moonlight. Frank turned his eyes that way, and stood still to gaze. Of their own accord, and as if some fascination impelled him against his will, his steps moved thitherwards.

With a livid face, and noiseless feet, and a heart that ceased for the moment to beat, he took the first narrow zigzag between two of the mounds. And—but what was it that met his gaze? As he came in view of the Shaft, he saw the figure of a man standing on its brink. The sight was so utterly unexpected, and so unlikely, that Frank stood still, scarcely believing it to be reality. For one blissful moment he lost sight of impossibilities, and did indeed think it must be Josiah Bell.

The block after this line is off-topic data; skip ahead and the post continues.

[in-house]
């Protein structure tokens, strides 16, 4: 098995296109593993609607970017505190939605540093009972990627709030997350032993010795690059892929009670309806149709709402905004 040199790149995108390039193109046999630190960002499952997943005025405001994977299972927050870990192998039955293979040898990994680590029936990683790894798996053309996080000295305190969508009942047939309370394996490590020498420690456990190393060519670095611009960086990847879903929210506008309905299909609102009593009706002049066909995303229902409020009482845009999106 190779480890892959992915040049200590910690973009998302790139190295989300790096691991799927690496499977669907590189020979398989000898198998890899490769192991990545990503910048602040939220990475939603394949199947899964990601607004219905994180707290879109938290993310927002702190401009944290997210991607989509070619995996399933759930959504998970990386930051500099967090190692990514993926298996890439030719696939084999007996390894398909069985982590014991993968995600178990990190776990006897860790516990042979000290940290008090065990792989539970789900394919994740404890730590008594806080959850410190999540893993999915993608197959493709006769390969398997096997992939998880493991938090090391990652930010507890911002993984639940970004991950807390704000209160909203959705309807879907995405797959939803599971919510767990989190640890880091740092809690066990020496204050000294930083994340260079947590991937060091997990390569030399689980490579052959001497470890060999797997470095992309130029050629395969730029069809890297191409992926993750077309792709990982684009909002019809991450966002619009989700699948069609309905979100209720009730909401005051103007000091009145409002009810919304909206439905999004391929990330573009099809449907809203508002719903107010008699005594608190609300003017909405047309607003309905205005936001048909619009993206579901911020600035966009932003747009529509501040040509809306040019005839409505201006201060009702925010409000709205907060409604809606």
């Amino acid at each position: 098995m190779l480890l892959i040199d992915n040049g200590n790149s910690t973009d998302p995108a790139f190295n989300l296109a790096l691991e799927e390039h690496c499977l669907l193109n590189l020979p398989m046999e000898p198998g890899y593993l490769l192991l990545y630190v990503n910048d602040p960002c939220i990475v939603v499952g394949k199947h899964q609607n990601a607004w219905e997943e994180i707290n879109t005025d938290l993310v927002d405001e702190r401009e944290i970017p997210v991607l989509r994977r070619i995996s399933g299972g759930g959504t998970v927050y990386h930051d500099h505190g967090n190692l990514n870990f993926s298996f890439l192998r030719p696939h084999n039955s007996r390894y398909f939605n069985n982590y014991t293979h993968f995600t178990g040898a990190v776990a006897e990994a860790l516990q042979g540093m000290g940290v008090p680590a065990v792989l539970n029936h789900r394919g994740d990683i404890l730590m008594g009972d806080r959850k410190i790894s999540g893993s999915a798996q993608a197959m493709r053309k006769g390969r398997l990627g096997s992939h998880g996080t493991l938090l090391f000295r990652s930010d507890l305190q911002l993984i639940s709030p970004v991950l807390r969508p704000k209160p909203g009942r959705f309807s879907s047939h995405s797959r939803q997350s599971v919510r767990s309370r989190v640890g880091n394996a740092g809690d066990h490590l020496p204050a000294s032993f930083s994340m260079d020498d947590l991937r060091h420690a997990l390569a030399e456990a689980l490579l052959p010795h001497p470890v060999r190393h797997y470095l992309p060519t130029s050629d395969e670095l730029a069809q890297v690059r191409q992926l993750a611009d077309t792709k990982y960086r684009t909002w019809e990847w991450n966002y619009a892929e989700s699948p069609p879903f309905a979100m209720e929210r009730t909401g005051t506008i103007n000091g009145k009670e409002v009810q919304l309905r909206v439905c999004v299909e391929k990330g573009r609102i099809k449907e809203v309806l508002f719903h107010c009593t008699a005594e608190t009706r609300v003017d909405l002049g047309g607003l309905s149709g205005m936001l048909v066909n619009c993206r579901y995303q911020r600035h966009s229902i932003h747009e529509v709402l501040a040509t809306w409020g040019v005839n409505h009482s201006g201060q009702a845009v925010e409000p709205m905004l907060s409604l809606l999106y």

Only for an instant. The truth returned to his mind in all its wretchedness, together with the recognition of Mr. Blase Pellet. Mr. Blase was gingerly bending forward, but with the utmost caution, and looking down into the pit. As if he were listening for what

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